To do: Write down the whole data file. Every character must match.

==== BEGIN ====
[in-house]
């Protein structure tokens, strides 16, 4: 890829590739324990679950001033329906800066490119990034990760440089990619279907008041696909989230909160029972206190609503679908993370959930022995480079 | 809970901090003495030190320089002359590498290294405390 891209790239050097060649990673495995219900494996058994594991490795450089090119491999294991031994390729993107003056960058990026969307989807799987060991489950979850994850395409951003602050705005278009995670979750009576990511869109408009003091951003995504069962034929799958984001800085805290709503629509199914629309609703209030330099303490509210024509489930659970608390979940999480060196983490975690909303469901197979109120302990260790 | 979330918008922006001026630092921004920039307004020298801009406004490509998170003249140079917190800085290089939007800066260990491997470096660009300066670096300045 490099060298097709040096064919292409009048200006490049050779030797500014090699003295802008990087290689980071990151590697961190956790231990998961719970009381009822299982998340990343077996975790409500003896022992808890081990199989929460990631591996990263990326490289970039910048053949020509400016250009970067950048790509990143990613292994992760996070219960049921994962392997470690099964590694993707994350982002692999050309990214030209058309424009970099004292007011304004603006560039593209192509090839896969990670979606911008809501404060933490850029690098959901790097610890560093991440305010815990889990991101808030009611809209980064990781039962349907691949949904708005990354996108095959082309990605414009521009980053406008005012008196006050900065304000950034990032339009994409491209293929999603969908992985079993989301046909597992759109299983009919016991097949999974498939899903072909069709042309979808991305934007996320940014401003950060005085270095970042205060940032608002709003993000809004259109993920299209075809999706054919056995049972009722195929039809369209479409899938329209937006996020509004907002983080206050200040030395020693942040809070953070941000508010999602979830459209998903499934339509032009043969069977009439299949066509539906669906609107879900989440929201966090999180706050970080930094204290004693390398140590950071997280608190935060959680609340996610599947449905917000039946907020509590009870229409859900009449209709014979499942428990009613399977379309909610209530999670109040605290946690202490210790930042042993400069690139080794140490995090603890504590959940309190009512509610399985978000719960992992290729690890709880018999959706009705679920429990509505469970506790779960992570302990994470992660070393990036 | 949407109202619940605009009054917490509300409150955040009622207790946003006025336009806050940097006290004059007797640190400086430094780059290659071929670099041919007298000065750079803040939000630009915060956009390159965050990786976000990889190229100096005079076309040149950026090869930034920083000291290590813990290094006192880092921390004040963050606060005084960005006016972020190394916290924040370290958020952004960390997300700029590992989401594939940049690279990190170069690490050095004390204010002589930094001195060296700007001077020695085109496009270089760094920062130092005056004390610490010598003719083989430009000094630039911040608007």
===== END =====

[in-house]
């Protein structure tokens, strides 16, 4: 890829590739324990679950001033329906800066490119990034990760440089990619279907008041696909989230909160029972206190609503679908993370959930022995480079 | 809970901090003495030190320089002359590498290294405390 891209790239050097060649990673495995219900494996058994594991490795450089090119491999294991031994390729993107003056960058990026969307989807799987060991489950979850994850395409951003602050705005278009995670979750009576990511869109408009003091951003995504069962034929799958984001800085805290709503629509199914629309609703209030330099303490509210024509489930659970608390979940999480060196983490975690909303469901197979109120302990260790 | 979330918008922006001026630092921004920039307004020298801009406004490509998170003249140079917190800085290089939007800066260990491997470096660009300066670096300045 490099060298097709040096064919292409009048200006490049050779030797500014090699003295802008990087290689980071990151590697961190956790231990998961719970009381009822299982998340990343077996975790409500003896022992808890081990199989929460990631591996990263990326490289970039910048053949020509400016250009970067950048790509990143990613292994992760996070219960049921994962392997470690099964590694993707994350982002692999050309990214030209058309424009970099004292007011304004603006560039593209192509090839896969990670979606911008809501404060933490850029690098959901790097610890560093991440305010815990889990991101808030009611809209980064990781039962349907691949949904708005990354996108095959082309990605414009521009980053406008005012008196006050900065304000950034990032339009994409491209293929999603969908992985079993989301046909597992759109299983009919016991097949999974498939899903072909069709042309979808991305934007996320940014401003950060005085270095970042205060940032608002709003993000809004259109993920299209075809999706054919056995049972009722195929039809369209479409899938329209937006996020509004907002983080206050200040030395020693942040809070953070941000508010999602979830459209998903499934339509032009043969069977009439299949066509539906669906609107879900989440929201966090999180706050970080930094204290004693390398140590950071997280608190935060959680609340996610599947449905917000039946907020509590009870229409859900009449209709014979499942428990009613399977379309909610209530999670109040605290946690202490210790930042042993400069690139080794140490995090603890504590959940309190009512509610399985978000719960992992290729690890709880018999959706009705679920429990509505469970506790779960992570302990994470992660070393990036 | 949407109202619940605009009054917490509300409150955040009622207790946003006025336009806050940097006290004059007797640190400086430094780059290659071929670099041919007298000065750079803040939000630009915060956009390159965050990786976000990889190229100096005079076309040149950026090869930034920083000291290590813990290094006192880092921390004040963050606060005084960005006016972020190394916290924040370290958020952004960390997300700029590992989401594939940049690279990190170069690490050095004390204010002589930094001195060296700007001077020695085109496009270089760094920062130092005056004390610490010598003719083989430009000094630039911040608007």